MAINTENANCE THERAPY: After completion of chemoembolization, patients receive sorafenib or placebo as in arm I and II in the absence of disease progression or unacceptable toxicity. Patients undergo chest, abdomen, and/or pelvis CT scans or MRI at baseline, at 4 and 8 months, and every 2 months thereafter.
Blood and tissue samples may be collected at baseline and periodically during study for pharmacogenetic and pharmacokinetic studies. After completion of study therapy, patients are followed up periodically for 4 years.
- 18 Years and older
- Diagnosis of hepatocellular carcinoma (HCC) according to 1 of the following criteria:
- Histologically confirmed disease
- Liver cirrhosis AND = 1 solid liver lesion > 2 cm with early enhancement and
delayed enhancement washout on CT scan or MRI regardless of alpha-fetoprotein
- AFP > 400 ng/mL AND = 1 solid liver lesion > 2 cm regardless of specific imaging
characteristics on CT scan or MRI
- Disease must be limited to the liver
- No clinical or radiographic evidence of extra hepatic HCC
- Portal vein lymphadenopathy is allowed for patients with hepatitis B or C
- Branch portal vein invasion by tumor allowed
- No main portal vein invasion by tumor
- Measurable disease constituting < 50% of liver parenchyma within the past 4 weeks
- Child Pugh score of A or B7 within the past 4 weeks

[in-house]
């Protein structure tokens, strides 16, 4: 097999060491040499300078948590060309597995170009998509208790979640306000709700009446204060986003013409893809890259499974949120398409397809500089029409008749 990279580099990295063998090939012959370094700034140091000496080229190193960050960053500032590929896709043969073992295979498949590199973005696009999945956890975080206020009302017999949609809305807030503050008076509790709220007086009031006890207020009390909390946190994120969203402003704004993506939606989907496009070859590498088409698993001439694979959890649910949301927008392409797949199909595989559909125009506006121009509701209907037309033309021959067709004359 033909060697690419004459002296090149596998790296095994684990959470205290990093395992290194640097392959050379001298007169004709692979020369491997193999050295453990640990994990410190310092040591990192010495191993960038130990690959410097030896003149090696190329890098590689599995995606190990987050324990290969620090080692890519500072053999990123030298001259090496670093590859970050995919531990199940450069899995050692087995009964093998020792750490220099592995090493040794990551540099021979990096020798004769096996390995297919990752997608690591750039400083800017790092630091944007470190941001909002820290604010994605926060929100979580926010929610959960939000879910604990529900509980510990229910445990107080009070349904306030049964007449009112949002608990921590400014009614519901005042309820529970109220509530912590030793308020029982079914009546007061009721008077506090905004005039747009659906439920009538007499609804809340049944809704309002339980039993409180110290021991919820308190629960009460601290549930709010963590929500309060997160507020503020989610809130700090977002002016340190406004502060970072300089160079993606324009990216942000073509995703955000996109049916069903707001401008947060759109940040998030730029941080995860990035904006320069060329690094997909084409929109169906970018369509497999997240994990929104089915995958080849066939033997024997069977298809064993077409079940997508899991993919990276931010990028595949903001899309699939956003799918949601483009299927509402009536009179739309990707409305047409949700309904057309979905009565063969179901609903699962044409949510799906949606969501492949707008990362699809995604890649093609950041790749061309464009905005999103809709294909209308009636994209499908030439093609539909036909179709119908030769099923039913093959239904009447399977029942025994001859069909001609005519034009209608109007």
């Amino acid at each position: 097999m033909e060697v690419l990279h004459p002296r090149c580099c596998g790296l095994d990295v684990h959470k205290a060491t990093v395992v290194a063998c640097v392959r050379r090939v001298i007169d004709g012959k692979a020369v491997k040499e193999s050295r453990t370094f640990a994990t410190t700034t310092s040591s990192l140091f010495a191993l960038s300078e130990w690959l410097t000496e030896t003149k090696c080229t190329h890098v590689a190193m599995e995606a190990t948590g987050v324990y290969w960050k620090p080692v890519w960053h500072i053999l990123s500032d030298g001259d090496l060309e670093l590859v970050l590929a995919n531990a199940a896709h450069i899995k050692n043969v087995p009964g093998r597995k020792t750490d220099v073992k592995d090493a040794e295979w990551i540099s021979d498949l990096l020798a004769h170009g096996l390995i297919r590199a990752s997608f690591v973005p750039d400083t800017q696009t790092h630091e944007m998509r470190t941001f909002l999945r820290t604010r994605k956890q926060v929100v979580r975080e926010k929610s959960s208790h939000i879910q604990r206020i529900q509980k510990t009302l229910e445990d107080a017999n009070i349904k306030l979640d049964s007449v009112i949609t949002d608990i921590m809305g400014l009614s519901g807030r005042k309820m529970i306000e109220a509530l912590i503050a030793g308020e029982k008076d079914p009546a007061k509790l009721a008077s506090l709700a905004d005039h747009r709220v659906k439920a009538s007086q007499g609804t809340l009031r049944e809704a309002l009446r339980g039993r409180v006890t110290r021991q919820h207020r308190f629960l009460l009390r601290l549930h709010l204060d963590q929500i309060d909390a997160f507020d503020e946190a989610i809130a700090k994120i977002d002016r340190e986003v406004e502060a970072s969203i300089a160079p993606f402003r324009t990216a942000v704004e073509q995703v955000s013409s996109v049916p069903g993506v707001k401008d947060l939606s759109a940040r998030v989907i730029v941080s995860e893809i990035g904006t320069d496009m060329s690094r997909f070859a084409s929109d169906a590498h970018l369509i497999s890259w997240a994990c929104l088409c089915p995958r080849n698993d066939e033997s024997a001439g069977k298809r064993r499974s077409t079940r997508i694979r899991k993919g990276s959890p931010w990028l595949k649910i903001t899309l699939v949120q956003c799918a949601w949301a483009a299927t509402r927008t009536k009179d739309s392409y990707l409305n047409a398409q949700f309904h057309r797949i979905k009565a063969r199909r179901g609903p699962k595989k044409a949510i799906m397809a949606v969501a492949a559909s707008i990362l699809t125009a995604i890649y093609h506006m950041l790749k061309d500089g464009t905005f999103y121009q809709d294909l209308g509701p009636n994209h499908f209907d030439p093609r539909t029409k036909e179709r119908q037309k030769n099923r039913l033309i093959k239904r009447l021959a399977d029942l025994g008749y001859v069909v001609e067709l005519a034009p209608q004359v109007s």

- No ascites detectable on physical evaluation
- Not a candidate for curative resection, orthotopic liver transplantation, or
radiofrequency ablation (RFA)
- ECOG performance status 0-1
- Life expectancy = 3 months
- Platelet count = 50,000/µL
- Total bilirubin = 2.0 mg/dL
- Alkaline phosphatase < 5 times upper limit of normal (ULN)
- AST and ALT < 5 times ULN
- Serum creatinine = 1.5 mg/dL
- Not pregnant or nursing
- Negative pregnancy test
- Fertile patients must use effective contraception
- Able to swallow pills
- No clinical signs of heart failure
- No NYHA class III or IV heart disease
- No evidence of bleeding diathesis or active gastrointestinal bleeding
- No known HIV positivity
- No other concurrent uncontrolled illness (except hepatitis B or C) including, but not
limited to, any of the following:
- Uncontrolled hypertension (i.e., optimally treated baseline BP > 150/90 mm Hg)
- Symptomatic congestive heart failure
- Unstable angina pectoris
- Cardiac arrhythmia
- Psychiatric illness and/or addictive disorder that would limit compliance with
- No allergy to iodine or gadolinium contrast that cannot be safely controlled with
- No prior brachytherapy (e.g., yttrium-90 microspheres)
- No prior sorafenib tosylate, chemoembolization, or systemic chemotherapy, including
cytotoxic agents or molecularly targeted agents
- Prior attempted curative liver resection allowed
- More than 4 weeks since prior RFA
- No concurrent cytochrome P450 enzyme-inducing drugs
- No concurrent prophylactic G-CSF or GM-CSF
- National Cancer Institute (NCI)
- October 2009
- Last Updated:
- January 16, 2013
- Study HIC#:
Clinicaltrials.gov ID: NCT01004978